Aug 03, 2009
What’s hotter than New York? The news.
And the blurring of news and pop culture rages on. … What’s been a hotter global news story lately than Michael Jackson, the pop star of all pop stars? Our culture has even turned our journalists into pop personalities, speculating on their dating habits, their political leanings, questioning their fashion choices, even flagrantly invading their privacy (in the case of ESPN sports reporter Erin Andrews, poor girl).
And that’s the old-school news anchors and reporters, the folks who for the most part are just trying to go about their jobs as they were taught in J-school or while working their way up the ranks. Celebrity bloggers, on the other hand, may lack the journalistic process and ethical guidelines of old-style media, but readers don’t seem to mind. They ride the roller coaster of publicity with glee, maintaining a love-hate relationship with their audience. Original celebrity blogger Perez Hilton may be imperfect, but people forgive him for it daily, lapping up his celebrity access and catty humor. His numbers can’t be denied.
Yes, times have changed. News is the new shopping—we crave it and consume it and share it like candy. We read it all day long, wherever we are. We no longer need a familiar face on our TV at 5 p.m., telling us the day’s news as we sit down to the dinner table. It’s just not the way we consume anymore. We’ve each become our own Tom Brokaw. We got the story hours ago, via mobile news feed over lunch, or between meetings, or on Twitter while sitting in traffic (a no-no!). If we waited until 5 p.m., we’d be riddled with impatience and unable to focus … right?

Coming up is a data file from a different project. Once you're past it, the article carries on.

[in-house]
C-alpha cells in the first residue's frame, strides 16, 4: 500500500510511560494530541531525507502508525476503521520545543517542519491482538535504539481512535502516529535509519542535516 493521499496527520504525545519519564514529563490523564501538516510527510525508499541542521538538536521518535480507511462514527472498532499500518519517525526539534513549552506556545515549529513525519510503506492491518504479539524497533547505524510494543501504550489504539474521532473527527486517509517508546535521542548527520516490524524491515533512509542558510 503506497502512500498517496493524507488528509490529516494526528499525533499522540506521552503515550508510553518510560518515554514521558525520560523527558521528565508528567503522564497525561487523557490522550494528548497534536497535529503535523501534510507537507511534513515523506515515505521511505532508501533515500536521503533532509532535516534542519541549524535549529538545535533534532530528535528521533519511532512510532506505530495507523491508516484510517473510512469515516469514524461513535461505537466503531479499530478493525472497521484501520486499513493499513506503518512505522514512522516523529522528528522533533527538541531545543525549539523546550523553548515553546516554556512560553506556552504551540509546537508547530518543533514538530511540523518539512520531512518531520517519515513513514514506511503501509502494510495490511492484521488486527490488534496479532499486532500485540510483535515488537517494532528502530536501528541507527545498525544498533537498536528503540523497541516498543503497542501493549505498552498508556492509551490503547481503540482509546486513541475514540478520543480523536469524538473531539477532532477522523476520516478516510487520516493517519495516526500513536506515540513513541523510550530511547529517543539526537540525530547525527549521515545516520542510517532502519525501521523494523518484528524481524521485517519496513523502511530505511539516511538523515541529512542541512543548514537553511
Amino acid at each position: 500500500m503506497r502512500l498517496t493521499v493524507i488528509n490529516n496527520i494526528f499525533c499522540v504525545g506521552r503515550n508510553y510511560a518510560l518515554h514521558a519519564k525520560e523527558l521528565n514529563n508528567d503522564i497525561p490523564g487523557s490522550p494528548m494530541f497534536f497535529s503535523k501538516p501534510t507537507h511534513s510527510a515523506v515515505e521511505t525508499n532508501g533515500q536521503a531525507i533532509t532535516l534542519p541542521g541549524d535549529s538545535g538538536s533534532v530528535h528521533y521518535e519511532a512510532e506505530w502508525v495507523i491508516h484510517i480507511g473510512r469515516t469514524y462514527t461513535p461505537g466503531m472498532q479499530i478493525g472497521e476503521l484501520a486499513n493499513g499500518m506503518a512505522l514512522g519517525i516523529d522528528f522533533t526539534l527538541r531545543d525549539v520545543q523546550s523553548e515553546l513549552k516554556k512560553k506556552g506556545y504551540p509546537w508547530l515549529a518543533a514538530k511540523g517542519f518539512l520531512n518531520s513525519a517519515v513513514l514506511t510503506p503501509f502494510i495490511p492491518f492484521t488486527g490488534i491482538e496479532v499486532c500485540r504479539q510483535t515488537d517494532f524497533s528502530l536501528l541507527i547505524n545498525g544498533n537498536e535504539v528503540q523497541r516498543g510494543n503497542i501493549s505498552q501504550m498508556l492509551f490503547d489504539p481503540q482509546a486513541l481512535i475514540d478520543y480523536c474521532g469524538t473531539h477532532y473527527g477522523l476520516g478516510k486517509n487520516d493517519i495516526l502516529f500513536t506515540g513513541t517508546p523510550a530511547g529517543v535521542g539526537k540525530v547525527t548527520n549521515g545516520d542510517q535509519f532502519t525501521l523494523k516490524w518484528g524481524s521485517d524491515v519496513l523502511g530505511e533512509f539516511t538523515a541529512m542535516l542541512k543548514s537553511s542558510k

As we mourn the loss of Walter Cronkite, and we recognize the monumental impact the Father of TV News made on today’s media, his passing marks a milestone in many directions. While we feel lucky to have incredible access to people and news across the globe at any moment, unlike in the days of Cronkite, we can no longer just assume that what we read is the truth.
And with the skyrocketing rise of celebrity-stalker blogs and tabloid news sites, are we dumbing down our culture to an extent that no one wants to read hard news anymore? Can a thorough investigation or a political think piece survive in this market? Who will be qualified to write or produce them if our news organizations continue to fail?
These are just some of the questions we ask in Porter Novelli’s latest Intelligent Dialogue paper, “The Future of News.” It’s one of the most comprehensive and in-depth analyses to date of how social media platforms like Twitter, Facebook and blogging are impacting the role and even the very definition of news in modern society. Take a look at our report and let us know your answer.